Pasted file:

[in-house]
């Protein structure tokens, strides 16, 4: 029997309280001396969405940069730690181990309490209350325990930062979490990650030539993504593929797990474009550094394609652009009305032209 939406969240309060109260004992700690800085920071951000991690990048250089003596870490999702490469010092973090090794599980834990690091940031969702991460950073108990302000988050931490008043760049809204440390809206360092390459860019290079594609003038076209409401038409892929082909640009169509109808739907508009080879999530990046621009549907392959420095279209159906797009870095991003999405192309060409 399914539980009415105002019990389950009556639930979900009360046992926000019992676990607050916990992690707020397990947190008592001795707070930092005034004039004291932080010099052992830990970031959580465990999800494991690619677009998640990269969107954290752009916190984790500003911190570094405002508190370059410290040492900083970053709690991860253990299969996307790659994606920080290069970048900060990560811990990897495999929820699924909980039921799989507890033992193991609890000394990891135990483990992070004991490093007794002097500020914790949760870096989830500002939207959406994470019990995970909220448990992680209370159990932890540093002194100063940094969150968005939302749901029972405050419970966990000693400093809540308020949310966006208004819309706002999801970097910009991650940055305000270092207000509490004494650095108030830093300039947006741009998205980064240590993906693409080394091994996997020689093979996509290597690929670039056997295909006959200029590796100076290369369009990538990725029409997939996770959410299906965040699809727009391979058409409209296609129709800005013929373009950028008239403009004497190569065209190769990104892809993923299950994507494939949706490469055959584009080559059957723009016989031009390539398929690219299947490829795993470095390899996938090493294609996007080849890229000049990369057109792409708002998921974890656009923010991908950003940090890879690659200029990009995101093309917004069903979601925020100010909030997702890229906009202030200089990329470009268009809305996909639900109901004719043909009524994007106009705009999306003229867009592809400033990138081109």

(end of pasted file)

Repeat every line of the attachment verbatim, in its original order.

[in-house]
């Protein structure tokens, strides 16, 4: 029997309280001396969405940069730690181990309490209350325990930062979490990650030539993504593929797990474009550094394609652009009305032209 939406969240309060109260004992700690800085920071951000991690990048250089003596870490999702490469010092973090090794599980834990690091940031969702991460950073108990302000988050931490008043760049809204440390809206360092390459860019290079594609003038076209409401038409892929082909640009169509109808739907508009080879999530990046621009549907392959420095279209159906797009870095991003999405192309060409 399914539980009415105002019990389950009556639930979900009360046992926000019992676990607050916990992690707020397990947190008592001795707070930092005034004039004291932080010099052992830990970031959580465990999800494991690619677009998640990269969107954290752009916190984790500003911190570094405002508190370059410290040492900083970053709690991860253990299969996307790659994606920080290069970048900060990560811990990897495999929820699924909980039921799989507890033992193991609890000394990891135990483990992070004991490093007794002097500020914790949760870096989830500002939207959406994470019990995970909220448990992680209370159990932890540093002194100063940094969150968005939302749901029972405050419970966990000693400093809540308020949310966006208004819309706002999801970097910009991650940055305000270092207000509490004494650095108030830093300039947006741009998205980064240590993906693409080394091994996997020689093979996509290597690929670039056997295909006959200029590796100076290369369009990538990725029409997939996770959410299906965040699809727009391979058409409209296609129709800005013929373009950028008239403009004497190569065209190769990104892809993923299950994507494939949706490469055959584009080559059957723009016989031009390539398929690219299947490829795993470095390899996938090493294609996007080849890229000049990369057109792409708002998921974890656009923010991908950003940090890879690659200029990009995101093309917004069903979601925020100010909030997702890229906009202030200089990329470009268009809305996909639900109901004719043909009524994007106009705009999306003229867009592809400033990138081109």